May 11, 2010
HIV Treatment and Lifestyle Factors Influence Death Rates
Many deaths in people with HIV are now preventable—if people are able to not only control HIV, but also make lifestyle changes—according to a study published online May 6 in the journal AIDS.
A number of studies during the past couple of years have focused on how HIV raises a person’s risk for diseases not traditionally associated with HIV, and thus how it continues to increase illness and death. While this research has been critical, it should not be taken to mean that worse health outcomes are guaranteed in people living with the virus. HIV, particularly untreated infection, is associated with poorer health, but data also suggest that lifestyle factors also play a role in morbidity and mortality risk.
To determine the actual causes of death in people with HIV, researchers with the Data Collection on Adverse Events of Anti-HIV Drug (D:A:D) study group conducted an analysis on 33,308 people with HIV enrolled in the D:A:D study. Data were collected on people from 1999 through early 2008. Over the course of the study period, there were 2,482 deaths, of which 29 percent were AIDS-related, 14 percent were related to liver disease, 12 percent to cardiovascular disease (CV) and 11 percent to non-AIDS-related cancers.
The study group found that death rates continued to dramatically decline throughout the modern antiretroviral (ARV) era—they dropped by nearly 50 percent between 1999 and 2008.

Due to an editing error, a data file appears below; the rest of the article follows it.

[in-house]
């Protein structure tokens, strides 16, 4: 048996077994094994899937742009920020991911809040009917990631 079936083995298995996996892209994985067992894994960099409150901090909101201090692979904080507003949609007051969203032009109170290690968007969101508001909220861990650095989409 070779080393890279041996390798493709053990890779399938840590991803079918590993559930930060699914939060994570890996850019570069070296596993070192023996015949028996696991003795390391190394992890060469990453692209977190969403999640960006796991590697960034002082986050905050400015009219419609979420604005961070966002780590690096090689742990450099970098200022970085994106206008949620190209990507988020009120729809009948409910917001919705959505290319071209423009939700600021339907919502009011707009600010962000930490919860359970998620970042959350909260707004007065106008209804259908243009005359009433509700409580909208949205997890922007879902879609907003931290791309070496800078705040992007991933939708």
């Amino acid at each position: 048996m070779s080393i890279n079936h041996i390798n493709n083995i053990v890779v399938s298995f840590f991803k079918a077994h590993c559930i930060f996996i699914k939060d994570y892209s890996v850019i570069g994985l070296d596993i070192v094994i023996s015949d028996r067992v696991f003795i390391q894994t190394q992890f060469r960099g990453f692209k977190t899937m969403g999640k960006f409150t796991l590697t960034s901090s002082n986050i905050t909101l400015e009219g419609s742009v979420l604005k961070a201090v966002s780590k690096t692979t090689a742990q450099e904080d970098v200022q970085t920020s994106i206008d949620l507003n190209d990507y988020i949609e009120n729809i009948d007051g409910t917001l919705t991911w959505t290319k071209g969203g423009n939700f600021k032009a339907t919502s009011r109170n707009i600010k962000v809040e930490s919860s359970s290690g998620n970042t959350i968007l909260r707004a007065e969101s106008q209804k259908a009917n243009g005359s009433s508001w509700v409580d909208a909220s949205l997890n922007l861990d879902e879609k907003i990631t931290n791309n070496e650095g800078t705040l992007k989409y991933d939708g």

“It is particularly encouraging that there was no evidence that rates of death from any specific cause were increasing over the study period, and no emerging trends in unexpected causes of deaths were identified,” the authors said.
A number of factors were associated with higher death rates, including low CD4s and high viral loads. Likewise, smoking was related to higher deaths from all causes, as were diabetes and hypertension—all correctable risk factors. People who were excessively thin or overweight were also at an increased risk of death. Not surprisingly, hepatitis C virus (HCV) and hepatitis B virus infection increased the likelihood of dying from liver disease.
Conversely, the percentage of deaths overall was extremely low in people with CD4 counts over 350, indicating that the preservation or return of higher CD4 counts has a protective effect against a number of causes of death. Death rates in people with low viral loads were also reduced.
In closing, the authors point to modern ARV therapy’s substantial influence on reducing deaths. They also point out the potential benefit of addressing non-HIV specific factors, concluding: “Further reductions in mortality in HIV-infected populations may only be possible if these modifiable factors are appropriately addressed.”
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